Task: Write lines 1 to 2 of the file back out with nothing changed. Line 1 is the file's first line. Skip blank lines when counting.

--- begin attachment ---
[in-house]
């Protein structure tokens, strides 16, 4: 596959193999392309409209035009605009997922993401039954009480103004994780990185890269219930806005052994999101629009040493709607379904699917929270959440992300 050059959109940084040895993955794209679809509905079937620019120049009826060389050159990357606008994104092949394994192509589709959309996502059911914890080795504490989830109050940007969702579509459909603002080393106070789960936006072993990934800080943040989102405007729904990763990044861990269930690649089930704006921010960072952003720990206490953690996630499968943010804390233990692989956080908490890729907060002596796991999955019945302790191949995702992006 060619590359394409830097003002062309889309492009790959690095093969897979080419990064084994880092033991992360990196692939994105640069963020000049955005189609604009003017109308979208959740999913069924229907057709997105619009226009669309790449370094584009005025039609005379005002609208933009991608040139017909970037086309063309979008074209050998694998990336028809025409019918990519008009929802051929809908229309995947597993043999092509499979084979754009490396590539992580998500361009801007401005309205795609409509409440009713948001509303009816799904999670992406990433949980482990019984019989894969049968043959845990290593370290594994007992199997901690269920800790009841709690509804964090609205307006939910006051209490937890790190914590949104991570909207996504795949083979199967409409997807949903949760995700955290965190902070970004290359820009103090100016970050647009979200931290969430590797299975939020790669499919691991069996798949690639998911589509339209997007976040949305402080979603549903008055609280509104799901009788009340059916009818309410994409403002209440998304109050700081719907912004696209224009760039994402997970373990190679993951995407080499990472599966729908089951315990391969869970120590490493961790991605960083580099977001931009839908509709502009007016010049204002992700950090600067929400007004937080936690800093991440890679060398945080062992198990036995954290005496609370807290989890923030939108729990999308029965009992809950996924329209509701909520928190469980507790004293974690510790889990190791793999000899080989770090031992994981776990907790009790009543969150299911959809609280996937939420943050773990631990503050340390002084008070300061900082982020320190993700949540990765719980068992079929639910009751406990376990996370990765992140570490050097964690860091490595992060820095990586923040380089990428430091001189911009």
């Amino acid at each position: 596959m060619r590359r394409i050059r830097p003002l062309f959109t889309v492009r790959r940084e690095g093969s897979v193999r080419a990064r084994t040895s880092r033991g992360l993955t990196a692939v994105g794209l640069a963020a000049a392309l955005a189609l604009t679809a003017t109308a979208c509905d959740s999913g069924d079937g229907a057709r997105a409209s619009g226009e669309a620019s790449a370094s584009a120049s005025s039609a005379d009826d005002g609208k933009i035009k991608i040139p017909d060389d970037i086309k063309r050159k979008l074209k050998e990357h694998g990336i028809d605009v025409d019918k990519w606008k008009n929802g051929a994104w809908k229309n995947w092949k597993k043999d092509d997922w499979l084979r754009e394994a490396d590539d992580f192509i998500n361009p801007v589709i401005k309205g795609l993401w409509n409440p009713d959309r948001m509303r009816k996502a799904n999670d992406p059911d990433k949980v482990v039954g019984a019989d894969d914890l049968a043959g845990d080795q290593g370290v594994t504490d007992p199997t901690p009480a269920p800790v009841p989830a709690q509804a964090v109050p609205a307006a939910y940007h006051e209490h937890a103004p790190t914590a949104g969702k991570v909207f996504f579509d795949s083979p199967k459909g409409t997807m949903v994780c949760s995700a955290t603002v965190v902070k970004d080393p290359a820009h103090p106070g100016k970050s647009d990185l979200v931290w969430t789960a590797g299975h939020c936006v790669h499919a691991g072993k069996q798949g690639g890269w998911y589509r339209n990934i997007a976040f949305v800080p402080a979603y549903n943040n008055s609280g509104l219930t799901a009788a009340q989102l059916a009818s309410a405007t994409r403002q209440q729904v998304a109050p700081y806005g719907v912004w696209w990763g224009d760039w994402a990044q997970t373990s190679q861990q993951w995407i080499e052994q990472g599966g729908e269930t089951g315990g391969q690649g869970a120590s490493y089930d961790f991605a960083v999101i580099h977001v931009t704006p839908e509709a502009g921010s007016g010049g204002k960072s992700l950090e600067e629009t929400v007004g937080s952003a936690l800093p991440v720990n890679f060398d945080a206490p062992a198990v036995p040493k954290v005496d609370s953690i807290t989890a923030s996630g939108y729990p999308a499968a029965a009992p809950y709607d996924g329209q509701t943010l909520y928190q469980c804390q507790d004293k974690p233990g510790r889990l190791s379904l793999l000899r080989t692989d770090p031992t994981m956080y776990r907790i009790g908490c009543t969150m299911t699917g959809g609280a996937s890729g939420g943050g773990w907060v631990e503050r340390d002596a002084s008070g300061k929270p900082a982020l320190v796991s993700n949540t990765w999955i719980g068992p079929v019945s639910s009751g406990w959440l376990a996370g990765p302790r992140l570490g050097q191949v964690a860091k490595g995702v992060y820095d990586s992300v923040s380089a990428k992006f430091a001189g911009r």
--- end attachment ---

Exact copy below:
[in-house]
């Protein structure tokens, strides 16, 4: 596959193999392309409209035009605009997922993401039954009480103004994780990185890269219930806005052994999101629009040493709607379904699917929270959440992300 050059959109940084040895993955794209679809509905079937620019120049009826060389050159990357606008994104092949394994192509589709959309996502059911914890080795504490989830109050940007969702579509459909603002080393106070789960936006072993990934800080943040989102405007729904990763990044861990269930690649089930704006921010960072952003720990206490953690996630499968943010804390233990692989956080908490890729907060002596796991999955019945302790191949995702992006 060619590359394409830097003002062309889309492009790959690095093969897979080419990064084994880092033991992360990196692939994105640069963020000049955005189609604009003017109308979208959740999913069924229907057709997105619009226009669309790449370094584009005025039609005379005002609208933009991608040139017909970037086309063309979008074209050998694998990336028809025409019918990519008009929802051929809908229309995947597993043999092509499979084979754009490396590539992580998500361009801007401005309205795609409509409440009713948001509303009816799904999670992406990433949980482990019984019989894969049968043959845990290593370290594994007992199997901690269920800790009841709690509804964090609205307006939910006051209490937890790190914590949104991570909207996504795949083979199967409409997807949903949760995700955290965190902070970004290359820009103090100016970050647009979200931290969430590797299975939020790669499919691991069996798949690639998911589509339209997007976040949305402080979603549903008055609280509104799901009788009340059916009818309410994409403002209440998304109050700081719907912004696209224009760039994402997970373990190679993951995407080499990472599966729908089951315990391969869970120590490493961790991605960083580099977001931009839908509709502009007016010049204002992700950090600067929400007004937080936690800093991440890679060398945080062992198990036995954290005496609370807290989890923030939108729990999308029965009992809950996924329209509701909520928190469980507790004293974690510790889990190791793999000899080989770090031992994981776990907790009790009543969150299911959809609280996937939420943050773990631990503050340390002084008070300061900082982020320190993700949540990765719980068992079929639910009751406990376990996370990765992140570490050097964690860091490595992060820095990586923040380089990428430091001189911009």